Remember the Internet bubble? You’ll enjoy the Social Network bubble !
Let’s have a look at a few metrics of the Facebook stock market introduction.
Facebook is worth according to the markets $ 100B for 900M users so roughly $110 per user. On the other side Facebook is making $ 4B turnover so an ARPU (Average Revenue Per User) around $4.4 per year, $0.37 per month. ($4B / 900M users = $4.4 per user) This the value of 4 SMS.
One can imagine the markets love for a mobile operator with a revenue of 4SMS per month and per user.
Hence the markets are confident that Facebook can retain every customer around 25 years. (!)
If you have a look at a classic Telco business, things look a different. Let’s take the case of one of its Telco giants Orange/France Telecom group. Orange is serving 226M users worldwide (Mobile, Fixed, and DSL). It makes a turnover of € 45B with a market capitalization of € 26.7B.
|Customers / Users (M)
|User payback (years)
One would argue that the CAPEX used for these businesses are of different scales. Facebook CAPEX is around 1B whereas Orange is investing € 18.5 B during 2011-2013 period so around € 6B a year.
Facebook CAPEX is expected to double in the coming year, so one can imagine comparable CAPEX in the midterm.
The real challenge for Facebook is now to squeeze its ecosytem to maximize its revenue. Either Facebook can increase dramatically its ARPU in the coming years or we are facing a new bubble.
I read a little bit confusing article on Telecoms.com ‘Touchscreen handsets driving decline in UK spending’
The author described the touch screen devices as the main factor of declining ARPU in the UK market. I believe he is quite wrong in his analysis. The input method isn’t the right factor for declining revenue.
Touch screen have a been a high feature for a few years but given the attractiveness of the iPhone and its UX other manufacturers have introduced touch screens not only on their Windows Mobile, Symbian and Android devices but on feature phones. You can find among those devices: Samsung Tocco, LG Renoir, LG Cookie, etc.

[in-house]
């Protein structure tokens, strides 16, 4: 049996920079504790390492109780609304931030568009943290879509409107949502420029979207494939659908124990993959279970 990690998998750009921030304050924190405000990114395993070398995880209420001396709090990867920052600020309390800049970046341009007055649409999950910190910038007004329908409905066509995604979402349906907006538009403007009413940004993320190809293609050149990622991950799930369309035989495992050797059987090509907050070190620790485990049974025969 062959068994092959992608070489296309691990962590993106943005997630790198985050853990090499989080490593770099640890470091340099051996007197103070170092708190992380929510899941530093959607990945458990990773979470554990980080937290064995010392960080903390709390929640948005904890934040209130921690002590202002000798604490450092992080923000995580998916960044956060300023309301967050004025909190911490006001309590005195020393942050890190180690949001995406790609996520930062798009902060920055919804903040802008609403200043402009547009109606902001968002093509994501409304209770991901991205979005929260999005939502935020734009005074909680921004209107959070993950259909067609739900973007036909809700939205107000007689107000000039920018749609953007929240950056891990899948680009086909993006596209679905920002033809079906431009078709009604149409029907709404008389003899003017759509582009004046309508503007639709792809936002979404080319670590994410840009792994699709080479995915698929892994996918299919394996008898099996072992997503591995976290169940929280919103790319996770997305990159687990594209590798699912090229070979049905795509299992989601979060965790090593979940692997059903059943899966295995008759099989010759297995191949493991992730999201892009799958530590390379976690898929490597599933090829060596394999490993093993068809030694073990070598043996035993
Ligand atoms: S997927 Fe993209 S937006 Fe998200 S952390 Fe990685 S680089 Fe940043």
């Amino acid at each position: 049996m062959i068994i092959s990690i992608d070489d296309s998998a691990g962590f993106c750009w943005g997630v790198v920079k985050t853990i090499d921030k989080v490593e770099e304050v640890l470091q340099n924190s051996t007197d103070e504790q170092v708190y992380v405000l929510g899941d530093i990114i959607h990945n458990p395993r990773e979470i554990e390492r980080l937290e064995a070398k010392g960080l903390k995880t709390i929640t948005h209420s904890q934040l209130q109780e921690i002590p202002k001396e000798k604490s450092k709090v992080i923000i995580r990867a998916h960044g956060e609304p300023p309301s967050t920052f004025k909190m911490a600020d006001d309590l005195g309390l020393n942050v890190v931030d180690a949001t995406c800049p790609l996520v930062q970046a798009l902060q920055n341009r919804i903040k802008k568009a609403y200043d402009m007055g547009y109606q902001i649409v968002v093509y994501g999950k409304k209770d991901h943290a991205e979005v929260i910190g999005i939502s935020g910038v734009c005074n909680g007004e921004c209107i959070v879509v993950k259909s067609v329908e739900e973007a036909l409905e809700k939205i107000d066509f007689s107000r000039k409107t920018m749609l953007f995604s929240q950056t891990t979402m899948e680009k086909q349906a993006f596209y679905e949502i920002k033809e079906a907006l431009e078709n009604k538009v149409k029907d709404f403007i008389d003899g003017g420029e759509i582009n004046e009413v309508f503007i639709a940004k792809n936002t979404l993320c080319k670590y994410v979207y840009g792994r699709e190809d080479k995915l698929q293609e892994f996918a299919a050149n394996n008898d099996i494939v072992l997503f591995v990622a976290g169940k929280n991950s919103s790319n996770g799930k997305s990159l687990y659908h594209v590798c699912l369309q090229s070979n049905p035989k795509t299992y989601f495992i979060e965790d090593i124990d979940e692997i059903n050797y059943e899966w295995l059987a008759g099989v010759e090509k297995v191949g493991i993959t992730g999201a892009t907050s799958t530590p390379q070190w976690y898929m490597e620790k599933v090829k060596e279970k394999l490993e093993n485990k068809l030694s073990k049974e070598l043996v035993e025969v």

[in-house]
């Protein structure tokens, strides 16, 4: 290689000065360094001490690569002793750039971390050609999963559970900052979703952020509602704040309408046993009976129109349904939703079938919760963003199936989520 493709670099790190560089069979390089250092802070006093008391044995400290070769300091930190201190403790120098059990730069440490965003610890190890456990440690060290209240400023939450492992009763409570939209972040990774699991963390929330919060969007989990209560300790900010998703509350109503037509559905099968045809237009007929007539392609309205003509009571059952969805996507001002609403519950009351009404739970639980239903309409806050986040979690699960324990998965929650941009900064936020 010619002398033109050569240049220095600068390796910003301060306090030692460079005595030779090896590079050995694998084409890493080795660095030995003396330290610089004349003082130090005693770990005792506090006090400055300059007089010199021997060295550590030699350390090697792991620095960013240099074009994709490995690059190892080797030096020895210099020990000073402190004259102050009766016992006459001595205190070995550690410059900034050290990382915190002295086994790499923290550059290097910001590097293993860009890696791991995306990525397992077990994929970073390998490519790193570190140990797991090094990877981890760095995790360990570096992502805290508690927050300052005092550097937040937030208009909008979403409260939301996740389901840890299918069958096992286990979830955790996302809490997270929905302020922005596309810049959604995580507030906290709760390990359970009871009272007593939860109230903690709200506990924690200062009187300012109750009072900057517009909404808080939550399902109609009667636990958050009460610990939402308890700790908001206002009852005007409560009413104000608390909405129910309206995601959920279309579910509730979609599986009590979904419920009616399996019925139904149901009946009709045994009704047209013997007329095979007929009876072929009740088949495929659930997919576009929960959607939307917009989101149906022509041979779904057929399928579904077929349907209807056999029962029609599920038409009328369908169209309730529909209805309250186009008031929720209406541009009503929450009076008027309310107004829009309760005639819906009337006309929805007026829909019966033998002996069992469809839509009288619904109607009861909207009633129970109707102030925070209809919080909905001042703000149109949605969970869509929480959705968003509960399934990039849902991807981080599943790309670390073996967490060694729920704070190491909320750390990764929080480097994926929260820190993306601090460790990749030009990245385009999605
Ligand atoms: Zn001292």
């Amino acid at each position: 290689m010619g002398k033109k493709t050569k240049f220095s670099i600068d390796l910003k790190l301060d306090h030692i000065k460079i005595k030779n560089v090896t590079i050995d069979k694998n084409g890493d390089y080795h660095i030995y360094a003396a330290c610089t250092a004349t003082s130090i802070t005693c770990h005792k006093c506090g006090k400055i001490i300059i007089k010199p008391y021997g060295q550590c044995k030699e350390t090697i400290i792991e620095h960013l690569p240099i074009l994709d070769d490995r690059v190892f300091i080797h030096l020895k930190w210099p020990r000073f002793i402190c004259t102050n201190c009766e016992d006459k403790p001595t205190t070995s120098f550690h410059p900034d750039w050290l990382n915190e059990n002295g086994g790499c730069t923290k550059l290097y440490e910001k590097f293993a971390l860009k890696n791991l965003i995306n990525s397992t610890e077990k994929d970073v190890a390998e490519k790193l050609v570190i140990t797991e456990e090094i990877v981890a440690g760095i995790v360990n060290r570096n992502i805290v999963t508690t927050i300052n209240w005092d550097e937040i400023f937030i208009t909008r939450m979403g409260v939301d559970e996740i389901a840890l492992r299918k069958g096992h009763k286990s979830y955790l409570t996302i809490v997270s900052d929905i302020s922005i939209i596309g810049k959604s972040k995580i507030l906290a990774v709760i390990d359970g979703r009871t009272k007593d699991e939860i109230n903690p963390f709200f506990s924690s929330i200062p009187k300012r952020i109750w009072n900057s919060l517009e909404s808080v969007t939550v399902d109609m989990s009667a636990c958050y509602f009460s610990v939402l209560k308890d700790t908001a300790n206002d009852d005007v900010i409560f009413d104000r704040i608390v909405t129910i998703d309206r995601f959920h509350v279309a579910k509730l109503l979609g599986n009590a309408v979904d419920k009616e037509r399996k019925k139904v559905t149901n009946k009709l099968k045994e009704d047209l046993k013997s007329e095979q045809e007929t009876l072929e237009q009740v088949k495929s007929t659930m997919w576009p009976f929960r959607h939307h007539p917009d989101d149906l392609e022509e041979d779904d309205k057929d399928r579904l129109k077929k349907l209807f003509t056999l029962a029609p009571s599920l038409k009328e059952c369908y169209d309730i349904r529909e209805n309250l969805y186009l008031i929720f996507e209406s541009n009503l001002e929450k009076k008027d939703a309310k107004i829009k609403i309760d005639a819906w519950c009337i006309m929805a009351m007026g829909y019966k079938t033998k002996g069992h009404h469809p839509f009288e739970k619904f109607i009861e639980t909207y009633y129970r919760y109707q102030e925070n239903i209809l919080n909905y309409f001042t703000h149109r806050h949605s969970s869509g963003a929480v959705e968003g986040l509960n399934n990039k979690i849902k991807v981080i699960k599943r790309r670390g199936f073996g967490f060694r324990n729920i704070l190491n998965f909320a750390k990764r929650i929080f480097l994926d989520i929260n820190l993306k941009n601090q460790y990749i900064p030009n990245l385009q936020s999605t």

For unaware consumer, these touch screen devices are as cool as the iPhone. But as they are working with a proprietary OS they cannot download cool applications that uses a lot of data and they don’t have the latest browser supporting Flash. So with a device with limited capabilities the consumer uses less data and services.
Touch screen is just becoming a standard feature available from low end to high end devices.
What would be interesting to know is the correlation between the ARPU and
- the size of screen,
- the open OS
- the Qwerty keyboard
One can assume that the bigger screen you get the more you consume data services, and with a real Qwerty keyboard one tends to do more emails.
And last and not least all the Open OS maybe not equal. Some may generate more data ARPU than others.
It would have been interesting to know but unfortunately only operators have the data and they like secrecy…
I had a look like everybody at the latest Press release from Vodafone about their 31st March 09 results. Beyond the “we did the best during those tough times” and “we are cutting cost” what can we learn from those statements on the european market. >> see article on Vodafone cost cutting program
Vodafone Fixed Line activity is gaining momentum
I had a look at their revenue per line of activity in Europe. Voice is still the overwhelming service with roughly 68% of the revenue.
I zoomed at the other services. Messaging seems quite stable with 13% of the revenue. But what is really surprising is the Fixed Line revenue which is bigger than the Data revenue. Vodafone, once a mobile pure player, is now becoming a convergent operator as an Orange. Even if the data traffic is growing with 2 digits figure the fixed line activity is gaining momentum.
3G devices penetration is at 30% of the customer base
3G devices are becoming mainstream in Europe with nearly a 1/3 penetration rate. As the 3G coverage is now nearly the same as the GSM thanks to the 900 MHz band, 2G will start loosing momentum before the end of the year.
2G network capacities are now at a plateau and all capacity investment will go now to 3G / HSPA technology. If you remember the NMT switchover at the end of the 90s, one can expect a 2G switchover between 5 to 10 years from now. This will depend on 2G OPEX vs. 3G OPEX. As soon as they will be close, 2G networks days will be counted.
One can expect the first 3G/HSPA only devices within oprators portfolio in 2010.
The crisis starts impacting consumers’ behaviour
Let’s have a look now at the ARPU in the main countries. ARPU is slightly decreasing in all the countries. That can be easily explained by the price pressure in mature markets. What is more stunning is the dramatic decline in Spain.
If now we compare it with the average number of voice minutes used per month, this is a big shock. People are using less their phone in Italy and Spain! Apparently, Spaniards are cutting back on their phone expenses by talking less.
Telecom services are no longer immune to the current crisis. This average voice minute usage per user should be monitored closely by all the operators.
As a Conclusion,
- The Fixed-Mobile business is now a standard model even for a Vodafone
- 3G is on the edge of becoming the mainstream mobile technology in Europe
- Crisis is there. Consumers in Spain and Italy are starting to cut back on their communication bill